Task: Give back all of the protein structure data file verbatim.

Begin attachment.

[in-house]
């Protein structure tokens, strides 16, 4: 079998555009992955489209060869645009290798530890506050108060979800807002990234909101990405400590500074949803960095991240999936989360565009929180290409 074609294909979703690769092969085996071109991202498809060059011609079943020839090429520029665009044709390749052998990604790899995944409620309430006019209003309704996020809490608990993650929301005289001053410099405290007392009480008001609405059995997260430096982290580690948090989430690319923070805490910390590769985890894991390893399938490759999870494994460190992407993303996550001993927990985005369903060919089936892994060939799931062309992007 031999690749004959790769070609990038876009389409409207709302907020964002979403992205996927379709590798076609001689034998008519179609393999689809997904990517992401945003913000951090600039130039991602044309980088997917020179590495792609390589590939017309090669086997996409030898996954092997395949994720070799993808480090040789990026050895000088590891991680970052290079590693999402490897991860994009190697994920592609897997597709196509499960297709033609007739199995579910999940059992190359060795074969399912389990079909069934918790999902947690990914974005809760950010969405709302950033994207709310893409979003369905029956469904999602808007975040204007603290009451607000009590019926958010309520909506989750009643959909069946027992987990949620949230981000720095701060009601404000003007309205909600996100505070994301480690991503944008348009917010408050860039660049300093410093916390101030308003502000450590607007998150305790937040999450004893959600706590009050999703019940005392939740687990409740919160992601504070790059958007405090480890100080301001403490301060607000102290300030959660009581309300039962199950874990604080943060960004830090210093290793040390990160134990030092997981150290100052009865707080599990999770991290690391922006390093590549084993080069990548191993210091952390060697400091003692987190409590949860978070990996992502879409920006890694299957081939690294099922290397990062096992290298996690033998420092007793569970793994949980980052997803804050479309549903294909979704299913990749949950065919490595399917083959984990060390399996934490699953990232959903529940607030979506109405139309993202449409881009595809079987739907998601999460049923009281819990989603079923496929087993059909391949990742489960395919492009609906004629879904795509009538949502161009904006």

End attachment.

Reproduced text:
[in-house]
């Protein structure tokens, strides 16, 4: 079998555009992955489209060869645009290798530890506050108060979800807002990234909101990405400590500074949803960095991240999936989360565009929180290409 074609294909979703690769092969085996071109991202498809060059011609079943020839090429520029665009044709390749052998990604790899995944409620309430006019209003309704996020809490608990993650929301005289001053410099405290007392009480008001609405059995997260430096982290580690948090989430690319923070805490910390590769985890894991390893399938490759999870494994460190992407993303996550001993927990985005369903060919089936892994060939799931062309992007 031999690749004959790769070609990038876009389409409207709302907020964002979403992205996927379709590798076609001689034998008519179609393999689809997904990517992401945003913000951090600039130039991602044309980088997917020179590495792609390589590939017309090669086997996409030898996954092997395949994720070799993808480090040789990026050895000088590891991680970052290079590693999402490897991860994009190697994920592609897997597709196509499960297709033609007739199995579910999940059992190359060795074969399912389990079909069934918790999902947690990914974005809760950010969405709302950033994207709310893409979003369905029956469904999602808007975040204007603290009451607000009590019926958010309520909506989750009643959909069946027992987990949620949230981000720095701060009601404000003007309205909600996100505070994301480690991503944008348009917010408050860039660049300093410093916390101030308003502000450590607007998150305790937040999450004893959600706590009050999703019940005392939740687990409740919160992601504070790059958007405090480890100080301001403490301060607000102290300030959660009581309300039962199950874990604080943060960004830090210093290793040390990160134990030092997981150290100052009865707080599990999770991290690391922006390093590549084993080069990548191993210091952390060697400091003692987190409590949860978070990996992502879409920006890694299957081939690294099922290397990062096992290298996690033998420092007793569970793994949980980052997803804050479309549903294909979704299913990749949950065919490595399917083959984990060390399996934490699953990232959903529940607030979506109405139309993202449409881009595809079987739907998601999460049923009281819990989603079923496929087993059909391949990742489960395919492009609906004629879904795509009538949502161009904006």